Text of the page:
Bummer Points: Wollie's best friends seem a little contrived. They do hilarious things, but it felt at times like Kozak was trying to squash them into the eccentric friend mold and they didn't quite fit.
Word Nerd recommendation: It's hard to not love a book when one of the best characters is a ferret named Margaret. Word Nerd's hoping Margaret comes back in the sequel, "Dating is Murder."

06 April 2006

A Change Will Do You Good

Word Nerd has realized that her reading habits are changing.
Change is good, right?
Word Nerd knew her habits and her preferred genre(s) were shifting, but it wasn't until she pulled out the list of what she'd read in the last year again that she realized just how much.
Of the 79 books Word Nerd read from March 21 05-March 20, 06, only 25 of them were sci-fi/fantasy. Yes, that's about a third and yes, if the Jack Whyte historical fiction King Arthur books count as fantasy then there are more (ditto with Nick Bantock's Griffin and Sabine series for the surreal elements there).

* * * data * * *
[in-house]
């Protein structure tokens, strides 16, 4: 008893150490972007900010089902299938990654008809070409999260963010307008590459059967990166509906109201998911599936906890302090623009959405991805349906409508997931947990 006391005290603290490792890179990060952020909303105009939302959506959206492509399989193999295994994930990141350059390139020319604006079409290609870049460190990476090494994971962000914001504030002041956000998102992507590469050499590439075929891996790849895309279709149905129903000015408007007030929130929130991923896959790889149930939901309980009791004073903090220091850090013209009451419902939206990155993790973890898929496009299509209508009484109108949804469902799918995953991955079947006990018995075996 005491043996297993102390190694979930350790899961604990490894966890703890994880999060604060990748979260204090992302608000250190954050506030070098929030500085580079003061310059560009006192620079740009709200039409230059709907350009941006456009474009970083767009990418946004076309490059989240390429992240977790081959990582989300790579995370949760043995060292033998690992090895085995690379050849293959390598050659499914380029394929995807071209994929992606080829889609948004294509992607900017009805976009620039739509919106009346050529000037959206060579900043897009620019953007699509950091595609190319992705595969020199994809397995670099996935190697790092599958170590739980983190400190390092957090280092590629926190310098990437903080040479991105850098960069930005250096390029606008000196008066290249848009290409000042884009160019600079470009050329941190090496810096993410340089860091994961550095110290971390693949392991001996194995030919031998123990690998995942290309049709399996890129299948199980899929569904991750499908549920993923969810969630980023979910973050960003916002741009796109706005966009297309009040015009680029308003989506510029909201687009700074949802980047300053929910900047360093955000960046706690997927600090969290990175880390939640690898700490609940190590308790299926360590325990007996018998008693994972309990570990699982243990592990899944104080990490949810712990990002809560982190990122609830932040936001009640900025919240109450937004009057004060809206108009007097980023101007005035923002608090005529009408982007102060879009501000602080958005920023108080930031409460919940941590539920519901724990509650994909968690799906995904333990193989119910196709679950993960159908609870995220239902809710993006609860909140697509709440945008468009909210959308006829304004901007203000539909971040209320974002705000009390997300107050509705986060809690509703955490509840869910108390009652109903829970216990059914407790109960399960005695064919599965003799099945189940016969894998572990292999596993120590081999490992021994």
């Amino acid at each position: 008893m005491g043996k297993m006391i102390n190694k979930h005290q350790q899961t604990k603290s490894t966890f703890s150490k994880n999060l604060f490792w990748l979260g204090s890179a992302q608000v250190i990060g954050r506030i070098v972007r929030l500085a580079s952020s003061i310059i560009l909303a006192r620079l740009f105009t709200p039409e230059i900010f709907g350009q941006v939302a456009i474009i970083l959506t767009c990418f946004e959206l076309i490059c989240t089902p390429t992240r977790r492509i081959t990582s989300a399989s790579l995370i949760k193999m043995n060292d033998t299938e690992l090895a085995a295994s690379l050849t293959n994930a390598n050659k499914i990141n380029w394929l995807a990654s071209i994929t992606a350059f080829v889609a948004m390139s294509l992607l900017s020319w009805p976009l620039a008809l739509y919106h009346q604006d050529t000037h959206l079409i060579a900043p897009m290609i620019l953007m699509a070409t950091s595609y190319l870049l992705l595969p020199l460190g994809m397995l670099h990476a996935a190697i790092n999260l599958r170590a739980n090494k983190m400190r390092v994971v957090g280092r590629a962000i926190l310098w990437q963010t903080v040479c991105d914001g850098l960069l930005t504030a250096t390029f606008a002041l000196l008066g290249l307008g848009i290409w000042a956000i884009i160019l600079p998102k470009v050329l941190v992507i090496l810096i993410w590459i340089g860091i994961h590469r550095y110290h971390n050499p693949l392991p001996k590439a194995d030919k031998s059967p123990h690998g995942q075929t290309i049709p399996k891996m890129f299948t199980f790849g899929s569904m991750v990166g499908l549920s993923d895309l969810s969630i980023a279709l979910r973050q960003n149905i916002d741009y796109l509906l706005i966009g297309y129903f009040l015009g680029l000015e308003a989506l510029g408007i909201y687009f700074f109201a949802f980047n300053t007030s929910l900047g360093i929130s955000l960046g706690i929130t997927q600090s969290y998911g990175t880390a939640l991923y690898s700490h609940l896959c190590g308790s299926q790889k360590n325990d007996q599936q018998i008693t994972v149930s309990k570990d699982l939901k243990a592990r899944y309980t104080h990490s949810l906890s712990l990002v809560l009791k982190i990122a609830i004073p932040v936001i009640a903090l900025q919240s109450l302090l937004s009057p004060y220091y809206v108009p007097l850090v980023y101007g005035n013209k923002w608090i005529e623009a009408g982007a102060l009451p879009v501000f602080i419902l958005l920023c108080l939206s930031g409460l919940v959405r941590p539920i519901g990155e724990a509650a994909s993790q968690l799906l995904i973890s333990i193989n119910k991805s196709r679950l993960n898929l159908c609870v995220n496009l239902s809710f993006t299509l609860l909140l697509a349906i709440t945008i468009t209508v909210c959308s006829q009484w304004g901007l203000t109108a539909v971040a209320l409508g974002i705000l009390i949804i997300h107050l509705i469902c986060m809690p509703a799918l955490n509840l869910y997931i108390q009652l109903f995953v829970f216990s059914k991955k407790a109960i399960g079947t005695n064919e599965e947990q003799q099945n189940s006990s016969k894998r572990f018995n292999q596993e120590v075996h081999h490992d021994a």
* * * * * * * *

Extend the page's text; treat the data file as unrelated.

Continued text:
Just to be clear -- Word Nerd went through a phase in life where just about every book she picked up had a map, and/or glossary and/or prophecy about how the main character is somehow destined to save the world in a sweeping epic.
So what happened? Word Nerd read a lot of the good sweeping epics, and then tired of trying to untangle yet another writer's made-up language. And George R.R. Martin's new book too so long coming out that Word Nerd has almost lost interest (almost, not entirely) And then there's the kicker: Evanovich.
Word Nerd had already been starting to get back into mystery books (her favorite as a kid, back when Encyclopedia Brown was cool), reading Donald E. Westlake and Cara Black. But then a writer's club buddy (ahem, Stacie) mentioned Janet Evanovich.